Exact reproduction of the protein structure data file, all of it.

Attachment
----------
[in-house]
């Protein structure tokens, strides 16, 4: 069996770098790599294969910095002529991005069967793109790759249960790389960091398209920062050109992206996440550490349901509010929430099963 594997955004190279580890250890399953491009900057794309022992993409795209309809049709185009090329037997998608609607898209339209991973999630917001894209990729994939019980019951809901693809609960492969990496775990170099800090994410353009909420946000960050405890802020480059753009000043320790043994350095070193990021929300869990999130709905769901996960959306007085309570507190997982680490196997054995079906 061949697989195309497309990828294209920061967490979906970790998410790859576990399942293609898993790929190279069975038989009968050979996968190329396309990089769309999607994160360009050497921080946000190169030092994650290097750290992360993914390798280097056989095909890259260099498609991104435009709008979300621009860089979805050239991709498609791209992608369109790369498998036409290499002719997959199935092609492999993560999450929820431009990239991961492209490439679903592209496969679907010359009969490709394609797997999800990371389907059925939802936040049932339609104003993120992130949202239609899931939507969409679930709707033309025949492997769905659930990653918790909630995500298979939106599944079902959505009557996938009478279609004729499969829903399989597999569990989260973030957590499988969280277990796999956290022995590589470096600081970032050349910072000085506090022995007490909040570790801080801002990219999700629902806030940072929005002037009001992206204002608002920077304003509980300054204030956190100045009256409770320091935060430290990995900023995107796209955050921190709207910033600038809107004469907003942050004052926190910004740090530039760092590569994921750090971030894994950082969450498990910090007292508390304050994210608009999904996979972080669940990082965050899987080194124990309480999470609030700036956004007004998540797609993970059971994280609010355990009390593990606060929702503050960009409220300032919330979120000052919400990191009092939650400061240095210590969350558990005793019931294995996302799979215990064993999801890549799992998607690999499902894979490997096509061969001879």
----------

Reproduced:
[in-house]
């Protein structure tokens, strides 16, 4: 069996770098790599294969910095002529991005069967793109790759249960790389960091398209920062050109992206996440550490349901509010929430099963 594997955004190279580890250890399953491009900057794309022992993409795209309809049709185009090329037997998608609607898209339209991973999630917001894209990729994939019980019951809901693809609960492969990496775990170099800090994410353009909420946000960050405890802020480059753009000043320790043994350095070193990021929300869990999130709905769901996960959306007085309570507190997982680490196997054995079906 061949697989195309497309990828294209920061967490979906970790998410790859576990399942293609898993790929190279069975038989009968050979996968190329396309990089769309999607994160360009050497921080946000190169030092994650290097750290992360993914390798280097056989095909890259260099498609991104435009709008979300621009860089979805050239991709498609791209992608369109790369498998036409290499002719997959199935092609492999993560999450929820431009990239991961492209490439679903592209496969679907010359009969490709394609797997999800990371389907059925939802936040049932339609104003993120992130949202239609899931939507969409679930709707033309025949492997769905659930990653918790909630995500298979939106599944079902959505009557996938009478279609004729499969829903399989597999569990989260973030957590499988969280277990796999956290022995590589470096600081970032050349910072000085506090022995007490909040570790801080801002990219999700629902806030940072929005002037009001992206204002608002920077304003509980300054204030956190100045009256409770320091935060430290990995900023995107796209955050921190709207910033600038809107004469907003942050004052926190910004740090530039760092590569994921750090971030894994950082969450498990910090007292508390304050994210608009999904996979972080669940990082965050899987080194124990309480999470609030700036956004007004998540797609993970059971994280609010355990009390593990606060929702503050960009409220300032919330979120000052919400990191009092939650400061240095210590969350558990005793019931294995996302799979215990064993999801890549799992998607690999499902894979490997096509061969001879």